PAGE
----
AmEx to work with startup on mobile payments

AmEx is largest investor in Payfone payment system that uses mobile phone numbers to authorize purchases

American Express is investing in a startup called Payfone that makes mobile payment technology that uses a person's mobile phone number to authorize payments to merchants based on funds from a user's credit card or debit account.

The Payfone payment system doesn't use contactless Near Field Communication (NFC) technology, although the company does have an open system that someday could accommodate NFC, Payfone CEO Rodger Desai said via email. "Payfone's system is architected to be open and able to embrace all payment and billing standards, such as NFC," Desai said.

NFC is gaining attention as a key technology for use in mobile payment systems. In some systems undergoing trials in the U.S., users who have smartphones equipped with NFC chips can make payments by waving their phones near NFC reader terminals. Such payments could be charged directly to a user's bank account or processed by a wireless carrier. Several NFC-based payment models are emerging in the U.S., promoted by various credit card companies, phone manufacturers and wireless service providers.

Payfone said AmEx is the largest investor in a new $19 million round of funding for the company, which was co-founded by Desai in 2008. AmEx didn't provide details on how it expects to use the Payfone technology, except to say in a statement that Payfone will be used to "evolve" AmEx's new digital payment system, called Serve, which allows a user to bill purchases to nearly any bank-issued credit card or prepaid card.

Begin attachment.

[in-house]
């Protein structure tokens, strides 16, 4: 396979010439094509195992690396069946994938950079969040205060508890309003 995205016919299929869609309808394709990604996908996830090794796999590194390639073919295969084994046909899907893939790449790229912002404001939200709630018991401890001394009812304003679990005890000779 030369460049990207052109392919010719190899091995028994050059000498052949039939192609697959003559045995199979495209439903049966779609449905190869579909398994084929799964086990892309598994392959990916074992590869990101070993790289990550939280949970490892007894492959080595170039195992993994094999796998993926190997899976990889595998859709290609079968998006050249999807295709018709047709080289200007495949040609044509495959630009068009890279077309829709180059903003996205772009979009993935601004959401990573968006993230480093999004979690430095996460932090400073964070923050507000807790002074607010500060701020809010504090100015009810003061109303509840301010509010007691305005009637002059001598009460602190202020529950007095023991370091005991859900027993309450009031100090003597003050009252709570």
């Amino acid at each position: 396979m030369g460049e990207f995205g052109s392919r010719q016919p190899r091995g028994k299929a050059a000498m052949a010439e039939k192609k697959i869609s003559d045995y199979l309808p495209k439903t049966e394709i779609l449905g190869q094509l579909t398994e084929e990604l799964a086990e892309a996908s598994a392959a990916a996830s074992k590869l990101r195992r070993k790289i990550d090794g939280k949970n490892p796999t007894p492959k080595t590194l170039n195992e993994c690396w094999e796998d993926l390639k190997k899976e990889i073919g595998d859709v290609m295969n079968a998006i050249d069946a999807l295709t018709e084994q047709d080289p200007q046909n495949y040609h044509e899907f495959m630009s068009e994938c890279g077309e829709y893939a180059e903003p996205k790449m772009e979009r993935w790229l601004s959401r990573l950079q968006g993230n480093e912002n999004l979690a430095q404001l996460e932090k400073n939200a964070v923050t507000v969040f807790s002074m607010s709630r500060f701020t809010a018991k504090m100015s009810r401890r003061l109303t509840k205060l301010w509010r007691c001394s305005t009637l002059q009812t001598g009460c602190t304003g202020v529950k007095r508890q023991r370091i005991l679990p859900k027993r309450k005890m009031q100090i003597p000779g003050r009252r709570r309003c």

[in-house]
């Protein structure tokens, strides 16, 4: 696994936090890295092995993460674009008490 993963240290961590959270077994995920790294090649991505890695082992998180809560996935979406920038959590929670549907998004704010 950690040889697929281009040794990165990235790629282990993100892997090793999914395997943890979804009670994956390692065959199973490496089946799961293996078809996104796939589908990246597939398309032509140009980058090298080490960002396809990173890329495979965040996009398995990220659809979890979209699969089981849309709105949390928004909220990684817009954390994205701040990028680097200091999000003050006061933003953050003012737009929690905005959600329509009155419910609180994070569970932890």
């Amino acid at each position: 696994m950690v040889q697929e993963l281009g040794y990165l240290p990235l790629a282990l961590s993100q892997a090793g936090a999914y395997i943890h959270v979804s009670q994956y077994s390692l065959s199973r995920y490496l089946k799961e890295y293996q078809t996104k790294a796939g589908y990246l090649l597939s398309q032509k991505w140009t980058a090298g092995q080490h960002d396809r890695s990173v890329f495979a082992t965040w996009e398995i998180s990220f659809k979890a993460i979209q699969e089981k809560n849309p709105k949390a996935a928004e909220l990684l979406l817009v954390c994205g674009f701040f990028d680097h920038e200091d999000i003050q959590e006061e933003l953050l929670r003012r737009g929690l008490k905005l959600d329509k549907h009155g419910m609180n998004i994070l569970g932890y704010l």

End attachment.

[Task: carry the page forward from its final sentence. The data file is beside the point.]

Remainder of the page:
AmEx expects Serve to attract younger users who want to make payments on their phones and other digital devices rather than by swiping a credit or debit card.

In a statement, Payfone said Verizon Communications and BlackBerry maker Research In Motion, through their investment arms, are also investing in the company.

Online shoppers can currently use Payfone's payment checkout system, which relies on the user's mobile phone number, Desai explained. Payfone uses an existing carrier signaling network known as SS7 to transmit payment data securely, Desai added.

Matt Hamblen covers mobile and wireless, smartphones and other handhelds, and wireless networking for Computerworld. Follow Matt on Twitter at @matthamblen, or subscribe to Matt's RSS feed. His email address is

Copyright © 2011 IDG Communications, Inc.

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